“God breathed” – on Paul’s words versus Jesus’ words

People have used Paul to justify Paul to me. Paul says that “all scripture is God-breathed”. (From Timothy 3:16-17) They use this as proof that whatever Paul says is from God.

The problem is that Paul wasn’t talking about his own words. Paul was writing letters to other people. His words weren’t considered Scripture at the time he wrote them. That was many years later.

Scripture is indeed God-breathed. It is inspired, in-spired. To “respire” is to breathe. We get the word Spirit from that root – spirit and breath are the same. It means the same thing. So the Holy Spirit is the breath of God.

It is what makes humans different. When God created Adam and Eve, God breathed into Adam to give him life. God didn’t do this for animals.

Some of what Paul says is helpful, but some of it is divisive. Some of his words go against the basic command of Jesus to love our neighbors as ourselves. There is nothing uplifting or loving about telling women to shut up. (1 Corinthians 14:34-35) There is nothing loving about telling gay people (or anybody) that they are going to hell. (1 Timothy 9-10, among others)

Judging people isn’t our job. Our job is to look after ourselves. Paul says that we are to nicely tell off other people in order to correct them (1 Timothy 5:20, among others).

Jesus tells us otherwise. Jesus says that we should look out for the plank in our own eyes and not the speck in our neighbor’s eye (Matthew 7:3-5, among others). Jesus tells us that whatever we use to measure others will be used to measure ourselves (Matthew 7:2). Thus – don’t judge at all.

It is important to always compare the words of anyone who says they act on the behalf of God with the words of Jesus. If what they say isn’t showing love to God and to all of God’s children (everybody), then what they say isn’t in fact “God breathed.”

“But I’m not judgmental!”

People will say “but I’m not judgmental!” in the same way they will say “I’m not racist!” and then tell a racist joke.

They say they aren’t judgmental after saying that they are against someone because they are gay. I know a lady who refuses to go to a certain denomination of church because it has an openly gay bishop. She doesn’t go to any church, and is living with the father of her child. They are not married. So “being gay” is worse in her mind than what she is doing.

I asked this lady “What does Jesus say about homosexuality?” She stammered “You tell me”, because she didn’t know. The answer – “Nothing”. Jesus said nothing about homosexuality, but He said a lot about not judging others.

He said “Judge not, lest ye be judged”.

He said to not point out the speck in your neighbor’s eye, but examine the plank in your own.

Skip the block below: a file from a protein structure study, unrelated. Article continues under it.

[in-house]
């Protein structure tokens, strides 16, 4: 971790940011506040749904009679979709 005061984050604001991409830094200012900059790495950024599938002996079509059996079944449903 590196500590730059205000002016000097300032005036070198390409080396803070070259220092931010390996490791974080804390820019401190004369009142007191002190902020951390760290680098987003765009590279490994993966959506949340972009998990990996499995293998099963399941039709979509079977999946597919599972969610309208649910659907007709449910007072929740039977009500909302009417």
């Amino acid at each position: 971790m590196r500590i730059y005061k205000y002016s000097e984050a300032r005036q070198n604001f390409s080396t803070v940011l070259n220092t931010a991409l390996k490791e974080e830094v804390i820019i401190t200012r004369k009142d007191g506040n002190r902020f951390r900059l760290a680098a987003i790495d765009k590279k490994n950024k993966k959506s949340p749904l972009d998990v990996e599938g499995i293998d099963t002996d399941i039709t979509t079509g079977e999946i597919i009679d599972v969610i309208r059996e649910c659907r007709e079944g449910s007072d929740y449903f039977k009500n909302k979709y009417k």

He said that whatever measure you use will be used against you.

The role of the Christian is to be like Jesus, and Jesus was about radical acceptance. Jesus took in all that came to him. We are to be examples of that love by how we live our lives. We are to be welcoming. We are to be servants.

We are not gatekeepers or guards. We don’t get to decide who is on or out. We don’t get to tell people off.

The funny part about being part of the Body of Christ is that we are members with prisoners and tax evaders and alcoholics and wife beaters and the average everyday jerk.

That is kind of hard to accept for some people. They think that being Christian is like being part of some elite social club, where only the cream of the crop get in.

Their logic goes something like this – “If Jesus lets “them” in, then that means we are just like them, and we don’t like the idea of being just like them, because they are sinners. We don’t want to be associated with them.”

Then the reality sets in.

Jesus came to heal the sick, not the well. We are all sinners. And we are all redeemed. There is room enough for us all. Once we become Christian, we don’t stop being us, with all our faults. We don’t start being perfect. We just start realizing that we are all loved the way we are because that is the way that God made us.

Jesus calls us when we are broken, not when we are perfect.

Jesus erases all lines of “them” and “us”. We are all one.

It is our job to make people want to come to this healing, this forgiveness, this acceptance. We are to welcome all in the name of Jesus. They won’t come if we are pointing fingers and calling down the wrath of heaven on them. Think back to what drew you to Jesus. I bet it wasn’t someone yelling at you that got you there.

This doesn’t mean that we need to water down the message of Jesus – not at all. This means that we are to live it.